A benefit of blogging a book is that your traffic grows to your blog (i.e. your book) and that way you’re building your author platform. The ideal scenario is that you have further books in the pipeline.

“Blogging a book, rather than just blogging, means you provide a continuous flow of posts. Most blogs have random, unconnected posts. A blogged book must have posts that follow a logical sequence, just like the content in any printed book. In fact, your readers will be waiting for their next instalment.” – Nina Amir, How to Blog a Book [14]

That brings me to…

How do you make money with your blogged book?

You take your blogged posts and create a book (ebook and/or paper book) and you offer that for sale. There are people who will prefer to have the whole story in a book, instead of blog posts. The difference is that now you have a ready audience with the people who have been reading your blogged book. And they can be turned into paying customers.

As I said if you have further books, this option is great. Your audience has read your first blogged book, enjoyed it, and when you publish your next book, they are there and ready to buy. It’s a win-win.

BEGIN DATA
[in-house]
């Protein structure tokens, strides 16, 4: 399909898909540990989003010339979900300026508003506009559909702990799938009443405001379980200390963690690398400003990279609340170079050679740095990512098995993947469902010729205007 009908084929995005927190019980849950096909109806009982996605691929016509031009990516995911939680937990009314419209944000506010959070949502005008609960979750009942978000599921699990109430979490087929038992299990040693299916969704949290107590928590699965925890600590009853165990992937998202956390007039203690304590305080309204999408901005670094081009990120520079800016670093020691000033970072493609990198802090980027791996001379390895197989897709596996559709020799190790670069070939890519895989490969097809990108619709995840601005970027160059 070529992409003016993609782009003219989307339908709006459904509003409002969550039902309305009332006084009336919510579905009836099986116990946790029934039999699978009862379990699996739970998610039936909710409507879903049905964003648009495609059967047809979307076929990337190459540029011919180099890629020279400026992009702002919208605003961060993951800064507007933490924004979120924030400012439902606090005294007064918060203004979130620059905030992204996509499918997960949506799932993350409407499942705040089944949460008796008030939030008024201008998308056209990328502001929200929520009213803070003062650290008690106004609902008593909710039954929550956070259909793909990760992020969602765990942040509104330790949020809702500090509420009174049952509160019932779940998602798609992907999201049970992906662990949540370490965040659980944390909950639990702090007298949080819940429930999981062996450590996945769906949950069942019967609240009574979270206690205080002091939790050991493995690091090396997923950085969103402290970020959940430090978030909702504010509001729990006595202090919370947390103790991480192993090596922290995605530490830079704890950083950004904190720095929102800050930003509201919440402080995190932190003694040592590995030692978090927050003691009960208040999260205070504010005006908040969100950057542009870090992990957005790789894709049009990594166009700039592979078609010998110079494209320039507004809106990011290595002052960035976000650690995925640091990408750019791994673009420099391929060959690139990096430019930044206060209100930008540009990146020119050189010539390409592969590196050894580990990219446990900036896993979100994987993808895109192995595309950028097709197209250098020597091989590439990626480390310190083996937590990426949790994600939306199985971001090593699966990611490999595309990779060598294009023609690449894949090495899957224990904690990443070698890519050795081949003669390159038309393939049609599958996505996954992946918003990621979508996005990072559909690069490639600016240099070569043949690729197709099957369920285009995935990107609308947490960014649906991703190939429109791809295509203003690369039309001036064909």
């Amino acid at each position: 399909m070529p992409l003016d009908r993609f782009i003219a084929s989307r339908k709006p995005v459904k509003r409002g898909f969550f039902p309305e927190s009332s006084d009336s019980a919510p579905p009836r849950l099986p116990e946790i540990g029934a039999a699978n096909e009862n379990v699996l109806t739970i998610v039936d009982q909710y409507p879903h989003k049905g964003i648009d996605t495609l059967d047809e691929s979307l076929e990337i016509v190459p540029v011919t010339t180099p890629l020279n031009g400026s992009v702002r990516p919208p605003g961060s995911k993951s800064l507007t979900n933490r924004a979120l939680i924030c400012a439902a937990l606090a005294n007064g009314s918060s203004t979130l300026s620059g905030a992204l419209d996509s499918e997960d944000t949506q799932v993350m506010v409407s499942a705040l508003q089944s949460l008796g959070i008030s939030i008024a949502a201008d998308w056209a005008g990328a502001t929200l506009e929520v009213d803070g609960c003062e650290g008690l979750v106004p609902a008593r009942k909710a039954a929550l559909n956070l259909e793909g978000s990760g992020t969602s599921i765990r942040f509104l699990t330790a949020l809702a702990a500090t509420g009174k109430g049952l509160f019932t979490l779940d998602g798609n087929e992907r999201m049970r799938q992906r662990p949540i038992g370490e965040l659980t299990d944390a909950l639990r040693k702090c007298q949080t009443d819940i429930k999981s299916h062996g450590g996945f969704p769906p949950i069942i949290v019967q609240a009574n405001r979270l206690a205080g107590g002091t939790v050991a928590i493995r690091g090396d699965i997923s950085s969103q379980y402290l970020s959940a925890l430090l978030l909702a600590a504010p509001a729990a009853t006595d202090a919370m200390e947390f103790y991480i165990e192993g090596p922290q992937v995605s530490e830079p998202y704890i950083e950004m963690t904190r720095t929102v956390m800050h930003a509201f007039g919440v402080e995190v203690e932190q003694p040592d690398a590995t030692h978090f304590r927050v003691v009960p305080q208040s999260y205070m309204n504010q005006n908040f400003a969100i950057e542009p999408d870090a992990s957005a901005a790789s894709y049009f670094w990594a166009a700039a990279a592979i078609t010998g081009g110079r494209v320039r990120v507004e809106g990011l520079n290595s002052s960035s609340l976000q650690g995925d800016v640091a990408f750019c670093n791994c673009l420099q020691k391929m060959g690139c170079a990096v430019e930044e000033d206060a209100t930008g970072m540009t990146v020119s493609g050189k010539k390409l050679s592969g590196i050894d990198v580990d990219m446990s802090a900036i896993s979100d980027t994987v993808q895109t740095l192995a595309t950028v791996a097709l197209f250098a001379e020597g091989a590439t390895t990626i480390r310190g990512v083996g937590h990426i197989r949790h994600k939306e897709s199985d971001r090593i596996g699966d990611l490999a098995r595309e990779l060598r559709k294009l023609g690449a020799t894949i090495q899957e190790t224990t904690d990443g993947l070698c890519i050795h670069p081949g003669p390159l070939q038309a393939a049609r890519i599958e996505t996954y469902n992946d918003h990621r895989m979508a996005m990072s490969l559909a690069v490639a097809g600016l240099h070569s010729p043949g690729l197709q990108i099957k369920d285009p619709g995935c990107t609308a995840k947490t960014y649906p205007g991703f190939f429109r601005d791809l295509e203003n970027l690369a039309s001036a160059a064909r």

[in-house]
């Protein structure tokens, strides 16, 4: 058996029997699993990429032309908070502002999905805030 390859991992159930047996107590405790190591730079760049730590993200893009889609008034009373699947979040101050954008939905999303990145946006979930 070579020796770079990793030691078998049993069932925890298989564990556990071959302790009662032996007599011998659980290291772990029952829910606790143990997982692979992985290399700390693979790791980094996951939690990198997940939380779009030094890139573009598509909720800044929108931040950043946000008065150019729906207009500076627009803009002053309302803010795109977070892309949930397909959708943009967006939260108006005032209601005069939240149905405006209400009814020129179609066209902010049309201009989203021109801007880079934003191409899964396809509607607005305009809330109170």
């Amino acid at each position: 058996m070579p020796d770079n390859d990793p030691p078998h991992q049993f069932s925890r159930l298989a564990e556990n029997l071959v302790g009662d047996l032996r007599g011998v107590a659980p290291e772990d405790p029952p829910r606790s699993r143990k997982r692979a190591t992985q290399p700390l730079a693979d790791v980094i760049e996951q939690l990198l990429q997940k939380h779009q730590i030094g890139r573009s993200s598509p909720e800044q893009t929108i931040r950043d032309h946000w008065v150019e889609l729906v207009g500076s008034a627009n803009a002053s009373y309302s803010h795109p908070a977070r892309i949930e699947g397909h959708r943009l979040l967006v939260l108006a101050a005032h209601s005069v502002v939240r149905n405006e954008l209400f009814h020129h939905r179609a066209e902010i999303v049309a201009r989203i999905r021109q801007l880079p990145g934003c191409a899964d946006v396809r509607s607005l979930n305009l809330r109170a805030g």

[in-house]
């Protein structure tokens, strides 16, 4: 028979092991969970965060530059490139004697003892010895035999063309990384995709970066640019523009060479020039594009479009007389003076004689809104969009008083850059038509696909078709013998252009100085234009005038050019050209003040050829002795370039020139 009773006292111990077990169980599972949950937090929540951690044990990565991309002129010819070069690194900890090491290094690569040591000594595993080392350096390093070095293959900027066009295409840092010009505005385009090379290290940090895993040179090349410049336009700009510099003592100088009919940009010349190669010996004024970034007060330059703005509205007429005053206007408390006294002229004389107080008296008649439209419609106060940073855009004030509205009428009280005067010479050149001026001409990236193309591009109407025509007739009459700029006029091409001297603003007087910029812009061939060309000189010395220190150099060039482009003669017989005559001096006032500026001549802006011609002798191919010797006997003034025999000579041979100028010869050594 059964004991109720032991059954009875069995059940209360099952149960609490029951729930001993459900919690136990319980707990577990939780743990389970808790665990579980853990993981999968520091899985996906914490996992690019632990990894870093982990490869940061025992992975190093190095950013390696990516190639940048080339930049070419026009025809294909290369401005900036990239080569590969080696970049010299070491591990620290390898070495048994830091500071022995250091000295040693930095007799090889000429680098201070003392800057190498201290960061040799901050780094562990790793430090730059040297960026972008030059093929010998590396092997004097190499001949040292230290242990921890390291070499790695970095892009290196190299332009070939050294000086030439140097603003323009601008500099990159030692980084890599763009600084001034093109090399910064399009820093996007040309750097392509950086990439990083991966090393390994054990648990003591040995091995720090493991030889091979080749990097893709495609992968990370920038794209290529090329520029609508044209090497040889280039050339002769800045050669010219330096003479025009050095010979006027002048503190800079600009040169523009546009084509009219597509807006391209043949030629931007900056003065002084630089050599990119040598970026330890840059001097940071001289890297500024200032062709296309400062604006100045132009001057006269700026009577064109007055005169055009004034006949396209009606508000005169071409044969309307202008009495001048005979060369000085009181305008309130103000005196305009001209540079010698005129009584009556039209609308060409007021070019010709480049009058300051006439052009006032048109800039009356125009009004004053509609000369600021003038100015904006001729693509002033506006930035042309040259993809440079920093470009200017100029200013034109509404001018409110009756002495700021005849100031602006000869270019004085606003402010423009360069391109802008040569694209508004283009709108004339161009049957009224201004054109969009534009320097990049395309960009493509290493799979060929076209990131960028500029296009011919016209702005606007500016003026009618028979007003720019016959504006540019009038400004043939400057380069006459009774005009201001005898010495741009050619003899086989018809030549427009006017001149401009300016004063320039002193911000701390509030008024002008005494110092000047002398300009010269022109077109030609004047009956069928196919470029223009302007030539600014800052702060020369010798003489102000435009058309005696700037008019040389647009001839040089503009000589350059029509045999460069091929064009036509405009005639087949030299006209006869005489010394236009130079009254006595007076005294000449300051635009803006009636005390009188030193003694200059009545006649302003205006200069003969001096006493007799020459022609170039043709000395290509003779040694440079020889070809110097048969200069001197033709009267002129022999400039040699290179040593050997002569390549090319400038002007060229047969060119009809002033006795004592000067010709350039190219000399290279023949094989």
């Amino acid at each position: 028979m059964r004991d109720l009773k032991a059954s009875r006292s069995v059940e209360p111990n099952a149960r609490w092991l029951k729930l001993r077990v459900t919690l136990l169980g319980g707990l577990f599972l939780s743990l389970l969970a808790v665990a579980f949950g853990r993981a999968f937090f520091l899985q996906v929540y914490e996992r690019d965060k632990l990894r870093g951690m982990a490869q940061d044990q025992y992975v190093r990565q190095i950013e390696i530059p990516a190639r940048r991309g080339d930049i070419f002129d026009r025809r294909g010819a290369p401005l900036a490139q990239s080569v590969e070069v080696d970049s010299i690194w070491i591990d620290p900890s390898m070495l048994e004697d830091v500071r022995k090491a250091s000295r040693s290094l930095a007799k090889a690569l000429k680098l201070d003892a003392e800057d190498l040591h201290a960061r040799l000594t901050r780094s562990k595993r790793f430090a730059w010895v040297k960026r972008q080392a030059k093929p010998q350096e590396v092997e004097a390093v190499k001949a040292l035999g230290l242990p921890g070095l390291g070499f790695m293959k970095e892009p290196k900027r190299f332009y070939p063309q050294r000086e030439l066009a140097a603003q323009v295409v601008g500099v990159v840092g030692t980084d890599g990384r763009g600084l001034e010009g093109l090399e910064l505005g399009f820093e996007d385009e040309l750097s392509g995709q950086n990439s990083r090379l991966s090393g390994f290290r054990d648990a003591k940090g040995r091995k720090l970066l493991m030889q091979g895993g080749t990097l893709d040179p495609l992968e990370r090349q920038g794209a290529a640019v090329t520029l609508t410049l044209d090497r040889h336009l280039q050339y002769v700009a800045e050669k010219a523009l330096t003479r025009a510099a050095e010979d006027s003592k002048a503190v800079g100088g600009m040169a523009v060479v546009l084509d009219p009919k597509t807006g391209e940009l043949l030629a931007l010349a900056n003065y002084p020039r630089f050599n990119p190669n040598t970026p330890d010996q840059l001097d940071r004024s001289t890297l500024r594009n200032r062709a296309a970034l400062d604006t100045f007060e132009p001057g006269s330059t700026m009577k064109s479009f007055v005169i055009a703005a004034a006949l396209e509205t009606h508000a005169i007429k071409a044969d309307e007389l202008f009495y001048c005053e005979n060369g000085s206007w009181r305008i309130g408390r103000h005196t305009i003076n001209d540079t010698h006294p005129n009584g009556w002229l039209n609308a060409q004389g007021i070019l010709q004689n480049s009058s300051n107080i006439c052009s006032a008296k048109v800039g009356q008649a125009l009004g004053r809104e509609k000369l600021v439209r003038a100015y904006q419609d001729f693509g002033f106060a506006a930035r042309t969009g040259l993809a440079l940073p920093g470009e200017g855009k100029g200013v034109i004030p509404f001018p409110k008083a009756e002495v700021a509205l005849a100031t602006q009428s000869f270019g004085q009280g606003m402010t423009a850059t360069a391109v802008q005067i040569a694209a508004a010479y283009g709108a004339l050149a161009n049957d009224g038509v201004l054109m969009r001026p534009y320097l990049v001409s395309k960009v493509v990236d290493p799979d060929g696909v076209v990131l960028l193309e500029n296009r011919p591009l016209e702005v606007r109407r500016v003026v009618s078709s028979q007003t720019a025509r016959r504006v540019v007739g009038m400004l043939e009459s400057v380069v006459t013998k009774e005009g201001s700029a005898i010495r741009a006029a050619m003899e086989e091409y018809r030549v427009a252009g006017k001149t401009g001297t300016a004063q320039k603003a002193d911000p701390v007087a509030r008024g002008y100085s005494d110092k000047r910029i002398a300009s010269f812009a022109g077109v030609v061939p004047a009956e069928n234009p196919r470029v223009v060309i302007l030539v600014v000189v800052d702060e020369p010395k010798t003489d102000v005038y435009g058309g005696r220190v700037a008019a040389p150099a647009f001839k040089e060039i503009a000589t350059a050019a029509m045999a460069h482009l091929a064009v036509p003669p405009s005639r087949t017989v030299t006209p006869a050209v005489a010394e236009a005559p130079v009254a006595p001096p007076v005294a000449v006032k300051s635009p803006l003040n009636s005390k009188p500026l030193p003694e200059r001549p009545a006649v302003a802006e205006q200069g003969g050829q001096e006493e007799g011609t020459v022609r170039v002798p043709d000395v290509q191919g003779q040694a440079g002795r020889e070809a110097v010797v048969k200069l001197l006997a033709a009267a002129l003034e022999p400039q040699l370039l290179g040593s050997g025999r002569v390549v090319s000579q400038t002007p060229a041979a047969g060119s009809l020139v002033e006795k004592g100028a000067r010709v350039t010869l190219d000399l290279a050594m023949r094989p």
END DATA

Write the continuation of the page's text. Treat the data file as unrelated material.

Cautions

“Be aware that a bad agent is worse than none. A bad agent is defined as “one who does not work well with you”. Some agents work great with one author and terribly with another. You do NOT need an agent to sell your first book, but it does help – if you’ve got the right agent. The wrong agent will just slow you down, so don’t be in any big rush. And I believe that agents who charge reading fees are scammers, so I advise you to just skip those kind and deal with the ones who don’t charge.” [2]

Check out this article: http://www.authormedia.com/3-signs-of-a-publishing-scam/

Before entering into any agreement, always do your due diligence. It’s sad, but there are crooks out there.

Conclusion

There you have 6 (plus bonus) options on how to get a book published. It’s your choice. Your decision will probably be made depending on your budget vs. time.

What is your goal?